"Perhaps the most important issue is that we set aside politics. Elsewhere people head straight for politics, which stems from the naïve urge to convince the other side to change, and pretty soon leads to fights that go nowhere. Potentially that could have happened quite often at our meetings, because we bring people from all over the political spectrum. Instead they discuss issues that are linked to every person's existential experiences."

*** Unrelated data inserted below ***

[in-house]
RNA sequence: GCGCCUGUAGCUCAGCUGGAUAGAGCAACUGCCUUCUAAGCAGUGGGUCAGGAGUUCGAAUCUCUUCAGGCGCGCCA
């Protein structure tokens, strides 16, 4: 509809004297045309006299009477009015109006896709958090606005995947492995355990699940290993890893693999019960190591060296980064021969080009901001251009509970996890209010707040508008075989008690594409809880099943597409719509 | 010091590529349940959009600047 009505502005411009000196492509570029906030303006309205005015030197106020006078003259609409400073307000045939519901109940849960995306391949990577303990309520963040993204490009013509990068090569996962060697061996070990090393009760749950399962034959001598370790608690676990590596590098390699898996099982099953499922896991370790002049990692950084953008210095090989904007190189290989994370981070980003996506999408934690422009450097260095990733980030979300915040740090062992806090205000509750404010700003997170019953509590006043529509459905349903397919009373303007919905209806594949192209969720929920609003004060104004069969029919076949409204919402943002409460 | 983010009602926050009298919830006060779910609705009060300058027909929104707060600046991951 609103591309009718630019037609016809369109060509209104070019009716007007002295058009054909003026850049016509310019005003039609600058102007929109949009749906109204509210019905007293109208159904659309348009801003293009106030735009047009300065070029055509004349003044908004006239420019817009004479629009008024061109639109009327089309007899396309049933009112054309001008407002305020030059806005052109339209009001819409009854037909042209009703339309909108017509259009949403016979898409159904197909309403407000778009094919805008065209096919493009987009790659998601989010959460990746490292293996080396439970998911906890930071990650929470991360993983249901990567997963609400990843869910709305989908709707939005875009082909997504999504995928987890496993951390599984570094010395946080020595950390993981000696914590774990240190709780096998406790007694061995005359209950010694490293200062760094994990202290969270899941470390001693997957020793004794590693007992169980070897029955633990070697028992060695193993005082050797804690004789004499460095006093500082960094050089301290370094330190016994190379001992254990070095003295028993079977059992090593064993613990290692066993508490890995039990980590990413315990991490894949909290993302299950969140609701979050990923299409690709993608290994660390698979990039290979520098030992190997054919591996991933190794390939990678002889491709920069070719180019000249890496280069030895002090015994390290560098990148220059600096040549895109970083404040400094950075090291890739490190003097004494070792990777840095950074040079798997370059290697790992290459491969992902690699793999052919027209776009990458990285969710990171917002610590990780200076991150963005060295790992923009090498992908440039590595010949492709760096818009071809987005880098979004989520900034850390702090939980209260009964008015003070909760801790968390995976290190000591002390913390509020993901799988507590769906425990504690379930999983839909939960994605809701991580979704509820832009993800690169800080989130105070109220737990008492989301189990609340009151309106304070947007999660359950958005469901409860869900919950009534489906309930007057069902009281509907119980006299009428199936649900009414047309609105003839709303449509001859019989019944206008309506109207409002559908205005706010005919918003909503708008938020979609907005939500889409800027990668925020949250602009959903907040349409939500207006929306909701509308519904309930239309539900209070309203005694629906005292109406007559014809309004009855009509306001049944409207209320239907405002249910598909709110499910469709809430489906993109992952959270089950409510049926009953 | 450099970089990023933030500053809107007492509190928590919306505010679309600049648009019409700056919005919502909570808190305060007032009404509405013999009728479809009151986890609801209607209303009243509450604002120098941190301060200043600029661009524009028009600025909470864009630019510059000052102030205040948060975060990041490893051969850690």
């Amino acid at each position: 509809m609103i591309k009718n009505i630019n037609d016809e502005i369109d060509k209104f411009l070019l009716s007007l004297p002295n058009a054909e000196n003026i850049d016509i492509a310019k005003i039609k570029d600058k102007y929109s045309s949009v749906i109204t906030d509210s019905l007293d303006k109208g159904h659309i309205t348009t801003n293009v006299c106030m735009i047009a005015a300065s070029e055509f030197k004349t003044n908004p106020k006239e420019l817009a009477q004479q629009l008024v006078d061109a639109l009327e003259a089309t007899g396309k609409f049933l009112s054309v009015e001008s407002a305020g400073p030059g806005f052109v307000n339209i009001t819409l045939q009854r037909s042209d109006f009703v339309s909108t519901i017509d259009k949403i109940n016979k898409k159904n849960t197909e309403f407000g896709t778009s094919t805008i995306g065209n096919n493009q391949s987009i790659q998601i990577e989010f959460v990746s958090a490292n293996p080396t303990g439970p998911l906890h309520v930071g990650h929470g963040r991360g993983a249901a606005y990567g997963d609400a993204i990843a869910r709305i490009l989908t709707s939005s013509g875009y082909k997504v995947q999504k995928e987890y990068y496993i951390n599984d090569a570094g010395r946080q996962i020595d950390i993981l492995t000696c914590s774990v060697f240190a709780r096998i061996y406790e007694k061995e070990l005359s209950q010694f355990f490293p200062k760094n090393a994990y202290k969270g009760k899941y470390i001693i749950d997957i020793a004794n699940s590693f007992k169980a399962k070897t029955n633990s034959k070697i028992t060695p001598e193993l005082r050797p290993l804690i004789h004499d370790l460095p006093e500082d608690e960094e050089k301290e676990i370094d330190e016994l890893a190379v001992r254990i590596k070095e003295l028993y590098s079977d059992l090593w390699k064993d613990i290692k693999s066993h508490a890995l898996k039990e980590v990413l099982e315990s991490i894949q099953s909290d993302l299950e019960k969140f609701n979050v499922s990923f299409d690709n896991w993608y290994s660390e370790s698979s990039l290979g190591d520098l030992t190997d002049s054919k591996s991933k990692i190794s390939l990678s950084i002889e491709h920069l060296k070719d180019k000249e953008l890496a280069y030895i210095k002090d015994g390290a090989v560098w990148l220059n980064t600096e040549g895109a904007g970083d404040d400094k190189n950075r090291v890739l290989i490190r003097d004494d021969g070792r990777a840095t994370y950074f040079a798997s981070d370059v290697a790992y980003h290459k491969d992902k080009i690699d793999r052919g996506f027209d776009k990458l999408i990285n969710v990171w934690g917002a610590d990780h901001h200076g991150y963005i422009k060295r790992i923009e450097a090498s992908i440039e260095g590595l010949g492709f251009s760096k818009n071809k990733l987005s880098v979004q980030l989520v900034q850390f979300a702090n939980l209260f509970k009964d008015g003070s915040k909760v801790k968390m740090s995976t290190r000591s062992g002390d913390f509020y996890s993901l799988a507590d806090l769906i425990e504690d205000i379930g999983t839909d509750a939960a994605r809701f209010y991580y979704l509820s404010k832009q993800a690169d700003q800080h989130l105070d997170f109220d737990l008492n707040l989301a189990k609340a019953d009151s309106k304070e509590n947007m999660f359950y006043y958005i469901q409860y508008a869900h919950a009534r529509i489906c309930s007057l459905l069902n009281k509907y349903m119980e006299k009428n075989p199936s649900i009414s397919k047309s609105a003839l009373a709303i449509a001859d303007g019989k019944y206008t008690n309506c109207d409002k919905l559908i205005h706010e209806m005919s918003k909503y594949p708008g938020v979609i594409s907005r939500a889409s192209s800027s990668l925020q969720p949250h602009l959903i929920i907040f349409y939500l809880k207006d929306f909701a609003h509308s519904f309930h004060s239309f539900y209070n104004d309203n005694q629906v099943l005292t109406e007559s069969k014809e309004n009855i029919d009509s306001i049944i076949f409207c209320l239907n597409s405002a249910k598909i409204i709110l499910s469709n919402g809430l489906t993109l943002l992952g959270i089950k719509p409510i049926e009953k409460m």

Yehuda Stolov brings together Christian, Jewish and Muslim Israelis and Palestinians for dialogue sessions and weekend seminars about each other's religions. His work facilitates interaction between communities and encourages individuals to confront their own prejudices and fears of the other side. He deems what he calls the "human infrastructure" as the core of any successful peace process. Before founding the Interfaith Encounter Association, Yehuda Stolov participated in other interfaith dialogue organizations in Israel. He says he found his inspiration to pursue interfaith work in the writings of Rabbi Kook, whom he calls, "inclusive in spirit towards opinions and people." To hear a radio interview with Yehuda Stolov produced by Chicago Public Radio, click here.